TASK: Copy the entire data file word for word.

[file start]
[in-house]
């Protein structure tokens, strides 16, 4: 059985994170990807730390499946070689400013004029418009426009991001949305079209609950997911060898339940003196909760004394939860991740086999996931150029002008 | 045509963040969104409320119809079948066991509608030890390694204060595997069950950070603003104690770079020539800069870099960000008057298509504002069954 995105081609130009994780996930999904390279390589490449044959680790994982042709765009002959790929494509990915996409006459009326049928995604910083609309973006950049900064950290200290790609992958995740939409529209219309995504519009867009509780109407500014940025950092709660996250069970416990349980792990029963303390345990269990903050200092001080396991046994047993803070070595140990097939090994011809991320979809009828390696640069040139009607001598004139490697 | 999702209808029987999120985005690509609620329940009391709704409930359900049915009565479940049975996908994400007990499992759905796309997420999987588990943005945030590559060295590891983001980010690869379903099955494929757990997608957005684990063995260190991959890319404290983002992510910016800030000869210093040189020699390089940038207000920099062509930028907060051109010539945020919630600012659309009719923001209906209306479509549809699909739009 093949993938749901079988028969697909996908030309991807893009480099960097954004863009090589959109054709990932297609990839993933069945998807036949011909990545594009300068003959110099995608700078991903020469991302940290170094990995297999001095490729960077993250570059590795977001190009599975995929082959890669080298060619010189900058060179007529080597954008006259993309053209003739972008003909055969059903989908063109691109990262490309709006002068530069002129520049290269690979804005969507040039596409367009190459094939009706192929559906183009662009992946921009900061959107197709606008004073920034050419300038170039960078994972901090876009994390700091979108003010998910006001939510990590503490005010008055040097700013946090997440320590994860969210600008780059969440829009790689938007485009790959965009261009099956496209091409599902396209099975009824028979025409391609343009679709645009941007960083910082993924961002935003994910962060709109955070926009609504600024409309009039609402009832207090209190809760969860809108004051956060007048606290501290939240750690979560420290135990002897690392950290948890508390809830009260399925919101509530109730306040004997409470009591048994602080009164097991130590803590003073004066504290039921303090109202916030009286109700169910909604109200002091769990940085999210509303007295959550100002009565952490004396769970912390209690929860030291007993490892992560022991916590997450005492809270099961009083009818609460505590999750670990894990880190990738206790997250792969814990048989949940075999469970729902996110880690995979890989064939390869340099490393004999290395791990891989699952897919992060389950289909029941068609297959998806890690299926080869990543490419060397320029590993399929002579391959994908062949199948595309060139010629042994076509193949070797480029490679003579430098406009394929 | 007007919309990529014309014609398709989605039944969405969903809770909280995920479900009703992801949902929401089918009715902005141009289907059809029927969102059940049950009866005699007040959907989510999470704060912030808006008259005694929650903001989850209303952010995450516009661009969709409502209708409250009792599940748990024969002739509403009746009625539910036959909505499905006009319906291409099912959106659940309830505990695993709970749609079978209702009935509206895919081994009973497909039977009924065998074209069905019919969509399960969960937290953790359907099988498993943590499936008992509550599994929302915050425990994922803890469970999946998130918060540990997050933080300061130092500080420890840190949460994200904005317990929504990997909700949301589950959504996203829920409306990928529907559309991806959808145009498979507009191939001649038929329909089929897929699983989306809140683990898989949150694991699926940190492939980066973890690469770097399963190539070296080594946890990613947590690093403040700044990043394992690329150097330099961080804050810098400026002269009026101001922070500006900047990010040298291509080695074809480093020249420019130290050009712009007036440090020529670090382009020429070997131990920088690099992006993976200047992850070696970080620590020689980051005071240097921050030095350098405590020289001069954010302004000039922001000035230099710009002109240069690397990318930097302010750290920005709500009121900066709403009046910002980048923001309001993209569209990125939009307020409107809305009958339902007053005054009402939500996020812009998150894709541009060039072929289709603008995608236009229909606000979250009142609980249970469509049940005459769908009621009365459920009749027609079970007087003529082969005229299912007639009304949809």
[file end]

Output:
[in-house]
């Protein structure tokens, strides 16, 4: 059985994170990807730390499946070689400013004029418009426009991001949305079209609950997911060898339940003196909760004394939860991740086999996931150029002008 | 045509963040969104409320119809079948066991509608030890390694204060595997069950950070603003104690770079020539800069870099960000008057298509504002069954 995105081609130009994780996930999904390279390589490449044959680790994982042709765009002959790929494509990915996409006459009326049928995604910083609309973006950049900064950290200290790609992958995740939409529209219309995504519009867009509780109407500014940025950092709660996250069970416990349980792990029963303390345990269990903050200092001080396991046994047993803070070595140990097939090994011809991320979809009828390696640069040139009607001598004139490697 | 999702209808029987999120985005690509609620329940009391709704409930359900049915009565479940049975996908994400007990499992759905796309997420999987588990943005945030590559060295590891983001980010690869379903099955494929757990997608957005684990063995260190991959890319404290983002992510910016800030000869210093040189020699390089940038207000920099062509930028907060051109010539945020919630600012659309009719923001209906209306479509549809699909739009 093949993938749901079988028969697909996908030309991807893009480099960097954004863009090589959109054709990932297609990839993933069945998807036949011909990545594009300068003959110099995608700078991903020469991302940290170094990995297999001095490729960077993250570059590795977001190009599975995929082959890669080298060619010189900058060179007529080597954008006259993309053209003739972008003909055969059903989908063109691109990262490309709006002068530069002129520049290269690979804005969507040039596409367009190459094939009706192929559906183009662009992946921009900061959107197709606008004073920034050419300038170039960078994972901090876009994390700091979108003010998910006001939510990590503490005010008055040097700013946090997440320590994860969210600008780059969440829009790689938007485009790959965009261009099956496209091409599902396209099975009824028979025409391609343009679709645009941007960083910082993924961002935003994910962060709109955070926009609504600024409309009039609402009832207090209190809760969860809108004051956060007048606290501290939240750690979560420290135990002897690392950290948890508390809830009260399925919101509530109730306040004997409470009591048994602080009164097991130590803590003073004066504290039921303090109202916030009286109700169910909604109200002091769990940085999210509303007295959550100002009565952490004396769970912390209690929860030291007993490892992560022991916590997450005492809270099961009083009818609460505590999750670990894990880190990738206790997250792969814990048989949940075999469970729902996110880690995979890989064939390869340099490393004999290395791990891989699952897919992060389950289909029941068609297959998806890690299926080869990543490419060397320029590993399929002579391959994908062949199948595309060139010629042994076509193949070797480029490679003579430098406009394929 | 007007919309990529014309014609398709989605039944969405969903809770909280995920479900009703992801949902929401089918009715902005141009289907059809029927969102059940049950009866005699007040959907989510999470704060912030808006008259005694929650903001989850209303952010995450516009661009969709409502209708409250009792599940748990024969002739509403009746009625539910036959909505499905006009319906291409099912959106659940309830505990695993709970749609079978209702009935509206895919081994009973497909039977009924065998074209069905019919969509399960969960937290953790359907099988498993943590499936008992509550599994929302915050425990994922803890469970999946998130918060540990997050933080300061130092500080420890840190949460994200904005317990929504990997909700949301589950959504996203829920409306990928529907559309991806959808145009498979507009191939001649038929329909089929897929699983989306809140683990898989949150694991699926940190492939980066973890690469770097399963190539070296080594946890990613947590690093403040700044990043394992690329150097330099961080804050810098400026002269009026101001922070500006900047990010040298291509080695074809480093020249420019130290050009712009007036440090020529670090382009020429070997131990920088690099992006993976200047992850070696970080620590020689980051005071240097921050030095350098405590020289001069954010302004000039922001000035230099710009002109240069690397990318930097302010750290920005709500009121900066709403009046910002980048923001309001993209569209990125939009307020409107809305009958339902007053005054009402939500996020812009998150894709541009060039072929289709603008995608236009229909606000979250009142609980249970469509049940005459769908009621009365459920009749027609079970007087003529082969005229299912007639009304949809």